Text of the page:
Hordes of Change
Hordes of Change is a chess variant inspired by
Andernach Chess is a fairy condition used in puzzles. A capturing unit that's not a King becomes member of the opponent. This condition is not suitable for games, because a Pawn wall ensures a draw. Only when players play wihtout care, interesting situations may occur. So I changed the armies. I removed the Pawns and added some non-capturing annoying effect that can be used to force opponent to perform a capture or to enable captures with your King. Besides the changement of owner, pieces can also change from a type to another. And the initial piece density is 75 per cent, so the name Hordes of Change describes the game well.
Hordes of Change is played on a conventional 8 by 8 chessboard. There are six different pieces. Only three of them are present in the initial position. For both players, the first three ranks are initially filled with pieces.
The armies contain 2 Kings, 10 Rooks and 12 Bishops. The initial piece density is 75 per cent.
The Rook and Bishop move like a Rook and Bishop in chess. When a Rook or Bishop captures a piece, it changes color, becoming a member of the opponent's army. As a move, a Rook can change into a Rook Magnet and a Bishop can change into a Bishop Magnet.
The Rook Magnet and Bishop Magnet can't move. Magnets can pull other pieces. A Rook (Bishop) Magnet can pull any piece regardless of type or owner in its unobstructed orthogonal (diagonal) line of sight to the square adjacent. Enemy Rooks and Bishops on squares adjacent to your Magnet have restricted moves.
A Rook orthogonally adjacent to an enemy Rook Magnet can't move in the direction directly away from the Rook Magnet.
A Bishop orthogonally adjacent to an enemy Rook Magnet can't move in the two directions away from the Rook Magnet.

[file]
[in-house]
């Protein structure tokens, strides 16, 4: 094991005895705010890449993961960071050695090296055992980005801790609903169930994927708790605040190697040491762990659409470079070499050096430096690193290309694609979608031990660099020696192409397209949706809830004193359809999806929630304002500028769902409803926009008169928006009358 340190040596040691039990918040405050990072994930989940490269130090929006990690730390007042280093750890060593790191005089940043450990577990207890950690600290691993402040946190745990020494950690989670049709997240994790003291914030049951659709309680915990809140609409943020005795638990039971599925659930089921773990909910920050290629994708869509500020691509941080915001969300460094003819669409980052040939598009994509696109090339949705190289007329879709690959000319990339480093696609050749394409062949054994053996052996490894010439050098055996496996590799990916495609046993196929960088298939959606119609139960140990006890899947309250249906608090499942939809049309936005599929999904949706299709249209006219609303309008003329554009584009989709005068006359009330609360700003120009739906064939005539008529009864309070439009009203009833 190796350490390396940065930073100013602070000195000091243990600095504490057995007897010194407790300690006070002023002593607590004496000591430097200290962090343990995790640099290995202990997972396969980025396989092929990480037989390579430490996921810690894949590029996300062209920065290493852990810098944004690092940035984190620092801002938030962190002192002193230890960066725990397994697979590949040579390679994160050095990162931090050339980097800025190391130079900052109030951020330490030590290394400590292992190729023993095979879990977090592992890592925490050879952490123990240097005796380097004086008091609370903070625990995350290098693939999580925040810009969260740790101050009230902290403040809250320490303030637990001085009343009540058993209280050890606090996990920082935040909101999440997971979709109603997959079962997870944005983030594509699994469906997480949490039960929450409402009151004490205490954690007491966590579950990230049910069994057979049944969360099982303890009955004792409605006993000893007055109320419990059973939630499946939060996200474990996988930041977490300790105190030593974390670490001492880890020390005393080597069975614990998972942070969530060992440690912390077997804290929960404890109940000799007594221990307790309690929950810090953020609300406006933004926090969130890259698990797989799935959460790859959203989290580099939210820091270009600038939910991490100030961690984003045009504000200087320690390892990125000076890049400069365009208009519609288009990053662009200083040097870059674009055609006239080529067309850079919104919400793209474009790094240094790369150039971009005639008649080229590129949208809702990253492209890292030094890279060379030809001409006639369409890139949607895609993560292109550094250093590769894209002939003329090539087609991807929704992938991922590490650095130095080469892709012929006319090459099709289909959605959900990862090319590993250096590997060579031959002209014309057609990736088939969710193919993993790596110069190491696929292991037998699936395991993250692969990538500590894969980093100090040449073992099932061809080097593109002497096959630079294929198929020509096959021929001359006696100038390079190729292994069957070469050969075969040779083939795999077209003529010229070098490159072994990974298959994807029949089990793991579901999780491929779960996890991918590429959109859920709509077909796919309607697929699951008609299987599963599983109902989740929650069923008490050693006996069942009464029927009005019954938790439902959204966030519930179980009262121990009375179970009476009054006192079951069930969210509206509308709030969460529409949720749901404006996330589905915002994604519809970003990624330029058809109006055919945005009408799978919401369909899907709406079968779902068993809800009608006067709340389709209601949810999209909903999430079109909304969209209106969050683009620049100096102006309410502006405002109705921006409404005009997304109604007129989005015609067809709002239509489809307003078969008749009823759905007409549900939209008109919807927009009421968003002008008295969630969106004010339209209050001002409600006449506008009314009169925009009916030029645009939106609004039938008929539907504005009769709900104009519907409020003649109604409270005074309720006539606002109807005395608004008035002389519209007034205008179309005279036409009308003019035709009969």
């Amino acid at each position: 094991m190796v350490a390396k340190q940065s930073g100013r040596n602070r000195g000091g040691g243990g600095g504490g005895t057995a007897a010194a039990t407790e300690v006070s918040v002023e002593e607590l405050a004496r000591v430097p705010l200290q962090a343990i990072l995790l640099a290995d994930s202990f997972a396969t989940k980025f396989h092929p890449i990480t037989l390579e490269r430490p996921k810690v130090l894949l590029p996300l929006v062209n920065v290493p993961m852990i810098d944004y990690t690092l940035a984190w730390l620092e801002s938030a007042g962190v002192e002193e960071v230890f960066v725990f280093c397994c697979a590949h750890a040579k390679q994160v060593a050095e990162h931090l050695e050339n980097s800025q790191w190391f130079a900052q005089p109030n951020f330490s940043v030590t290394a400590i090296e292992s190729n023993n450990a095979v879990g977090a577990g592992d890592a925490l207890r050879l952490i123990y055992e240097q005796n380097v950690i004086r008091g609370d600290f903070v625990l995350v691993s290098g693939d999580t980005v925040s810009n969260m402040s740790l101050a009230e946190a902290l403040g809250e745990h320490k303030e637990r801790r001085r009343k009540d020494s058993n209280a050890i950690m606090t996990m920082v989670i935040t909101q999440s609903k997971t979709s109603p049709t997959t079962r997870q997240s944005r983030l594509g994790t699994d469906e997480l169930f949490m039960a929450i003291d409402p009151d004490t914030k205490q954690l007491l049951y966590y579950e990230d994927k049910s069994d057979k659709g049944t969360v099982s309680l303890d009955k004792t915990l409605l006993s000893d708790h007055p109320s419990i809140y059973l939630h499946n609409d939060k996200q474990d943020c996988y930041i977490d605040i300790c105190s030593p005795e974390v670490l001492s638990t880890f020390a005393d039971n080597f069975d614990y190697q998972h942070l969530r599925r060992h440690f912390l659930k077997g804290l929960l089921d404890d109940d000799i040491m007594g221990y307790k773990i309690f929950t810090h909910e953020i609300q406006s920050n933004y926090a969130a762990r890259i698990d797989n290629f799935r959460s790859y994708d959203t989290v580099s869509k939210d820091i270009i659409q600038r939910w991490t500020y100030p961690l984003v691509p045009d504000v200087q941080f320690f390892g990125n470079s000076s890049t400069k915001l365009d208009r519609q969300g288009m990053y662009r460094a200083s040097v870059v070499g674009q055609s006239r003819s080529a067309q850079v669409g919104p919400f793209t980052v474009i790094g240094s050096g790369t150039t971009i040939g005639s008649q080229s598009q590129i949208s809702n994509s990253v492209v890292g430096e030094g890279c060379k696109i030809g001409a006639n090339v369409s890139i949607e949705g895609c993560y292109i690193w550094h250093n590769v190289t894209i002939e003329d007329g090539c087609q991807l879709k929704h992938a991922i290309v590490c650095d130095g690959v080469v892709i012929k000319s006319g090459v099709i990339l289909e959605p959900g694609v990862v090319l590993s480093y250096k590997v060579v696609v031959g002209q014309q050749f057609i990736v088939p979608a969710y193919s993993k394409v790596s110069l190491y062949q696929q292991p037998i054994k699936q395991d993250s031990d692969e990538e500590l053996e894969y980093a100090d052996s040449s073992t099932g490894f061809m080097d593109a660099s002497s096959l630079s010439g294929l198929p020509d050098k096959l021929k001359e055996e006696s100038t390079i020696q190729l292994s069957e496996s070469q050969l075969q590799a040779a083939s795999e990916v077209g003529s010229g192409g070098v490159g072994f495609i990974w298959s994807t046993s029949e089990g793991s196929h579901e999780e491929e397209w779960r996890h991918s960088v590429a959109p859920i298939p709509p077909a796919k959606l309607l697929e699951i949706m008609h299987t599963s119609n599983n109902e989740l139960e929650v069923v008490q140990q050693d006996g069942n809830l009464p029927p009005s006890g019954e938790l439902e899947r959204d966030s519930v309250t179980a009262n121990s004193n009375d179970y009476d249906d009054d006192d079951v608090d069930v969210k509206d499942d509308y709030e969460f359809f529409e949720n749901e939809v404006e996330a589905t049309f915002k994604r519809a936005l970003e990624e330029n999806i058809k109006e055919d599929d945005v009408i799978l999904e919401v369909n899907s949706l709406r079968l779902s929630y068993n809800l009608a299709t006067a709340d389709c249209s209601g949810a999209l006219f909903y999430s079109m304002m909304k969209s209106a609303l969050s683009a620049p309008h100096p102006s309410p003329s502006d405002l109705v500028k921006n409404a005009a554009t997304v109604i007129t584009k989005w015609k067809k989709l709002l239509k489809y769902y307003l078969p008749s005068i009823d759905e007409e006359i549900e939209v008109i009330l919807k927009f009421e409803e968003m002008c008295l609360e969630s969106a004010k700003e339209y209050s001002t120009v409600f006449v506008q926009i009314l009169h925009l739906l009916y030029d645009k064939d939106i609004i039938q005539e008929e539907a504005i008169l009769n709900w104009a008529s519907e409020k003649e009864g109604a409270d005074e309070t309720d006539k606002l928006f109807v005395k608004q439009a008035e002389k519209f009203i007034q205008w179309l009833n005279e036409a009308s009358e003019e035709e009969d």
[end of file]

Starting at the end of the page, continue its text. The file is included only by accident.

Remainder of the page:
A Rook diagonally adjacent to an enemy Bishop Magnet can't move in the two directions away from the Bishop Magnet.
A Bishop diagonally adjacent to an enemy Bishop Magnet can't move in the direction directly away from the Bishop Magnet.
These restrictions do not count when you use a Magnet to move a Rook or Bishop.
As a move, a Rook (Bishop) Magnet can change back into a Rook (Bishop).
The King moves like a King in chess. It can capture enemy pieces without changing color. Also it is unaffected by the Magnets' restrictions. However any Magnet can still pull a King on its line of sight. As a move a King can change into a Knight.
The Knight moves like a Knight in chess. Like the King, it can capture without penalties. Also, Magnets can pull the Knight, but don't deprive it from movement abilities. As a move, a Knight can change back into a King.
The object is to checkmate any King or Knight. Both armies have two royal pieces. This means that it is checkmate when it can't be prevented that either one will be captured. So when both royal pieces are forked by a piece that can't be captured or pulled away, it is checkmate. Three-fold repetition is a loss for the player who creates the same position for the third time. Due to the changement move, a stalemate is impossible.
Three-fold repetition is a loss. This rule is there to prevent that opposing Magnets continuously pull the same piece. Now, one player has to stop and that is not always the player that stands better.
Bishops are colorbound by themselves, but they can be pulled by Rook Magnets to squares of the other color.
You can check and even mate with a royal piece. This is possible when the checking piece is a King and the attacked piece is a Knight or vice versa.
You may pull other Magnets. This lift or create restricting effects. You may also pull an enemy King or Knight into your army, possibly checkmating.
The way to gain material is to pull a piece into your territory, prevent it from moving back, block the guards and capture it with a King or Knight. This works well when you control the most territory. When your territory is too crowded. A simple check may force you to capture with a Rook or Bishop effectively losing a piece.
When your royal pieces join the attack, be careful for a fork. A fork can easily be given by a King changing into a Knight or vice versa.
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Written by Joost aan de Brugh.
WWW page created: August 5th, 2005.